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Theme for February’s Blog Carnival was „language“. Since most German asexuals know the words they use, and have already gotten my definition rant, I will refrain from posting a German version of this.

A few facts on the German ace community: there’s a German AVEN sub-forum with approximately 9000 members, there’s two blogs (mine and the zine-blog, which isn’t updated on a regular basis), and semi-regular meetups in, I think, at least six bigger cities. I don’t believe this is due to Germans being notoriously good at organizing stuff, I rather think it has to do with the fact that this country isn’t all that big, and the transportation infrastructure is decent.

Part 1: Words in use

German is quite a bit more gendered than English, with, traditionally, the male plural being used when speaking of groups. Currently, it’s considered better form, and politically correct, to actually use the plural in the female version. There was a lot of derision when this change was implemented by official sources, but we’ve now become accustomed to it.

There is no such thing as a gender neutral pronoun for persons, as comparable to the singular-use „they“ in English. Alternatives, such as amalgamations of „sie“ and „er“ (she and he), leading to „sier“, or „xier“ are currently being tried out. Someone also has proposed „nin“.

There is no collective word in use for GSMs, as „queer“ is in English. As usual with Germans, we were lazy and simply imported „queer“, instead of going to the trouble of making up something new. However, the meaning of „queer“ isn’t exactly common knowledge (neither is LGBT, or the German equivalent LSBT), so it’s used and understood only by people who have interest in queer issues. GSM and GSRM have also made their way across the pond, but they’re so new, only the cutting edge seems to be comfortable with them.

We’ve also imported „gender“, because German doesn’t have a word for the concept.

The bigger sexual minorities, gay („schwul“), lesbian („lesbisch“), and bisexual („bi“, or „bisexuell“) are sometimes contracted to LesBiSchwul or SchwuLesBisch. Note here that „schwul“ commonly refers only to men, though I’ve seen it used as self-descriptor by homosexual women. Also, „schwul“ suffers the same use as „gay“ in terms of insult.

As is common elsewhere, bisexuals remain mostly invisible when same-sex marriage, pride parades and things like that are being discussed.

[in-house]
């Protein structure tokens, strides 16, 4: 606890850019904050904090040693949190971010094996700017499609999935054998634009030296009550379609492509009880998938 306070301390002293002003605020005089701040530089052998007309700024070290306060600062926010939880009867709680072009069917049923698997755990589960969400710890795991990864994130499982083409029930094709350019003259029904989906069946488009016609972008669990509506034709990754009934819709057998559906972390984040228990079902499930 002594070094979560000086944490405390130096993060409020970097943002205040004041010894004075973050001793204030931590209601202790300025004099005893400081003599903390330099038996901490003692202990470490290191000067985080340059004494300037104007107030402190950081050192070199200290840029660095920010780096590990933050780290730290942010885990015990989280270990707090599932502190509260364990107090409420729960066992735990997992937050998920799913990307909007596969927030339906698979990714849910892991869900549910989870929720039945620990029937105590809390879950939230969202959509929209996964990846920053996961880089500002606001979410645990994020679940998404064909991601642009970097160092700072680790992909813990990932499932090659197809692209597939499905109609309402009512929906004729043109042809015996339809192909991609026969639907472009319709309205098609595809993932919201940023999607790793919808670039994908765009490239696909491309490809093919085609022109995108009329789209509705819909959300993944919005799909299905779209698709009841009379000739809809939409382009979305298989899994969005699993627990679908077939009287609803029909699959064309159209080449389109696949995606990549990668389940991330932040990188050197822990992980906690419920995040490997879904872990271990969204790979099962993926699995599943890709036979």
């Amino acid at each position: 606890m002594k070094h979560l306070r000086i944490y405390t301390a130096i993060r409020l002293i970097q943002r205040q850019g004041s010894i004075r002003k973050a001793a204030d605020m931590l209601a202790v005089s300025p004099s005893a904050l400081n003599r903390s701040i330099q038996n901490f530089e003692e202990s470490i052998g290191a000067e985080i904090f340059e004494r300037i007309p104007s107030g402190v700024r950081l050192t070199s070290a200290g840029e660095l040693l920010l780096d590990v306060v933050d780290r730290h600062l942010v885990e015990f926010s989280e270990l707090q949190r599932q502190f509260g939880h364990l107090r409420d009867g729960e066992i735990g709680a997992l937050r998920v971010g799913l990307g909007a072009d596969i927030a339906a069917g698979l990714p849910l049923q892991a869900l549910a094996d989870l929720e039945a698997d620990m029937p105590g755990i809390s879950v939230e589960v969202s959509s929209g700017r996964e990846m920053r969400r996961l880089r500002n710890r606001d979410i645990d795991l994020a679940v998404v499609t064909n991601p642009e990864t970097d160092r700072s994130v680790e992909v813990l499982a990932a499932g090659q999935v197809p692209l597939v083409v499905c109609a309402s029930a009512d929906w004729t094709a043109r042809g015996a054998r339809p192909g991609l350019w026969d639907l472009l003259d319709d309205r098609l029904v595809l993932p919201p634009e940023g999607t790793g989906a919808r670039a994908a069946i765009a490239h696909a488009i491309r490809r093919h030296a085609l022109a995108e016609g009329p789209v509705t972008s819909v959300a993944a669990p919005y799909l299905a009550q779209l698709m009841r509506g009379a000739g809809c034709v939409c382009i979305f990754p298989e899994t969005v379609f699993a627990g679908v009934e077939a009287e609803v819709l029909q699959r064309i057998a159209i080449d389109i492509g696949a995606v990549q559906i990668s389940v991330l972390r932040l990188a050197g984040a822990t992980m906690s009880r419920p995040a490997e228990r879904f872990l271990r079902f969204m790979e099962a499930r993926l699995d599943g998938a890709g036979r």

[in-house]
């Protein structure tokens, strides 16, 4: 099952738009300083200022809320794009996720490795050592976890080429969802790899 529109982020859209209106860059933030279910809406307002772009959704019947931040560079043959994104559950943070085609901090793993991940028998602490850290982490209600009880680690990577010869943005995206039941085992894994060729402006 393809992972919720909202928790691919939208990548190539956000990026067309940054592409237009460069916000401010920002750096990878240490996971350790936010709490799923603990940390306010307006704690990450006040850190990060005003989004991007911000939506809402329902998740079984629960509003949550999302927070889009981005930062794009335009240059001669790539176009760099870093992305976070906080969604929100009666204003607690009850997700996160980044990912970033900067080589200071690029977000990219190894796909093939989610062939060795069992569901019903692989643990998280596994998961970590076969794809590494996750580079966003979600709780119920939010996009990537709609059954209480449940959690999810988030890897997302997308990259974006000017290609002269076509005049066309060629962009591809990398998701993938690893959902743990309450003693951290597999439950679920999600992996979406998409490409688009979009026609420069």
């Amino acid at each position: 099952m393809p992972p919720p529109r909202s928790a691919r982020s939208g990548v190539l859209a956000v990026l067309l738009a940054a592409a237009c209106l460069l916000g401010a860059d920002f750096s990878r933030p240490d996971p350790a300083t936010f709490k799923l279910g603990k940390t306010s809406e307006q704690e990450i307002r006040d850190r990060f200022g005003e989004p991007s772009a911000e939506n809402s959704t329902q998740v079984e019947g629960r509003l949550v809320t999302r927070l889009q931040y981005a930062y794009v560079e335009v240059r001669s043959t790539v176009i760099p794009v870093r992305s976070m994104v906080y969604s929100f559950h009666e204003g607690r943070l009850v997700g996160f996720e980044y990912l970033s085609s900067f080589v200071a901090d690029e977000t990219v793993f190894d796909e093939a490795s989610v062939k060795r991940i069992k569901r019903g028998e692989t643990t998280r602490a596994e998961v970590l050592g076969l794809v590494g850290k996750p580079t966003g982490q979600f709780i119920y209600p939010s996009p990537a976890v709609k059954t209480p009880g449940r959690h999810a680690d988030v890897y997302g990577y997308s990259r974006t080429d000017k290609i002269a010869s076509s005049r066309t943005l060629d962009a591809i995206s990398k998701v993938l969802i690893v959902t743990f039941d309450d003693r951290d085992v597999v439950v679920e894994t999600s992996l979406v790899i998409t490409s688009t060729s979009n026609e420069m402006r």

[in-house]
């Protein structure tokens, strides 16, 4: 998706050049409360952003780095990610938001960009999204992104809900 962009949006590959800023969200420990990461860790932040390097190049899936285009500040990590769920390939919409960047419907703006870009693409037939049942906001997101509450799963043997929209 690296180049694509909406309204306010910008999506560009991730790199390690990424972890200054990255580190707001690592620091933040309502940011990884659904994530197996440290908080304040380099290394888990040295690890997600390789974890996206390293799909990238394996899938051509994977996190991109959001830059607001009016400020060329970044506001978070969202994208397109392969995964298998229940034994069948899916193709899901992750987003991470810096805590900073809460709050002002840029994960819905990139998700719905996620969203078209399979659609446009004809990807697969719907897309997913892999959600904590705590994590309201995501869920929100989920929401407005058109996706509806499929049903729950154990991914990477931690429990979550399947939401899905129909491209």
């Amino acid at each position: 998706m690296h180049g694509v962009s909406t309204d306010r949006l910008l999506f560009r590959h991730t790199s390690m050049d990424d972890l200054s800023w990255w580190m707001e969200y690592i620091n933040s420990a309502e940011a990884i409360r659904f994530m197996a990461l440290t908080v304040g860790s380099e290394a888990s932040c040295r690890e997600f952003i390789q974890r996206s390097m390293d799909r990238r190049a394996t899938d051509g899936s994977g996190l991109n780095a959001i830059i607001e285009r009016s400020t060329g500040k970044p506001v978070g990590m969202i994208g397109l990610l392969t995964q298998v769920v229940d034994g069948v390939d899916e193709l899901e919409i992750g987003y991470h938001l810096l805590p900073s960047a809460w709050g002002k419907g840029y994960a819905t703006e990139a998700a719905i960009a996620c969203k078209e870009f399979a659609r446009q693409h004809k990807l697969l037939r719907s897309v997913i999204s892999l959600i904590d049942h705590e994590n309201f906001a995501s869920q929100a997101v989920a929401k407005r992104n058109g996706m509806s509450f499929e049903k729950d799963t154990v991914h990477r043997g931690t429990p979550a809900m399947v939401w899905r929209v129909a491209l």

As to asexuality, this would be „Asexualität“ in German, and asexual is „asexuell“.

We’ve yet to agree on an abbreviation. Some favor „ace“. Some use „AS“. Other things I’ve seen and tried out are „asexy“ or „asexi“ both as adjective and noun, and „Ass“, which, yes, really, is the German version of „ace“. However, it can’t be used as an adjective.

Aromantics are „Aromantiker“, and sometimes „Aromanties“. „Aromantic“ is „aromantisch“. I don’t think I’ve ever seen a word for aromanticism.

Part 2: Talking about asexuality

So, the vocab lesson is out of the way. One would think, given the close relation between the English and German words, there should be minimal differences between what we talk about. You’ll find it isn’t so if you ever bother to translate the definition the founding persons of the German AVEN-subdomain slapped on the front page. It says „kein Verlangen nach sexueller Interaktion“ – literally: „no desire for sexual interaction“. They’re using a preferred behavior angle instead of the sexual orientation angle.

To this day, I’m unsure why they didn’t simply translate the English definition. I’ve tried to find the thread where they discussed it, but wasn’t able to dig it up.

If I’m allowed some speculation based on some comments I did find, the orientation-angle might seem, at first, counter-intuitive, especially if you don’t have any idea what sexual attraction feels like, and one could argue that the „no desire for sexual interaction“ is the outcome if you don’t have sexual attraction in the first place. It is, most of the time, granted, but I still believe this definition-mix-up will come back to bite us in the ass, if it hasn’t already.

„No desire for sexual interaction“ reads a lot like „no libido“ and I think we create more confusion with the uneducated medical establishment this way.

We still get „asexuality exists“ articles, and most experts being quoted for those never get past the „no desire“-part. After all, a low libido can be treated, if one should wish so, whereas sexual orientations are rather immune to therapeutic influence.

Therefore, I believe we’ll have an even harder time being recognized as a legitimate sexual orientation.

Also, most scientific literature on asexuality is in English, with „no sexual attraction“ as the current working definition. Given what I’ve read, I don’t think that this working definition will change anytime soon, so anyone doing research on German-speaking asexuals will have to be mindful of that difference.

So: I don’t have a grand conclusion this time. Given discussions with other people at the Asexual Worldpride Conference in London last year, I actually live in ace-wonderland. Even without London, I’ve met a good two dozen other aces. However, we’re far from being commonly recognized as belonging to the alphabet soup, so… there’s more visibility work ahead. (As usual.)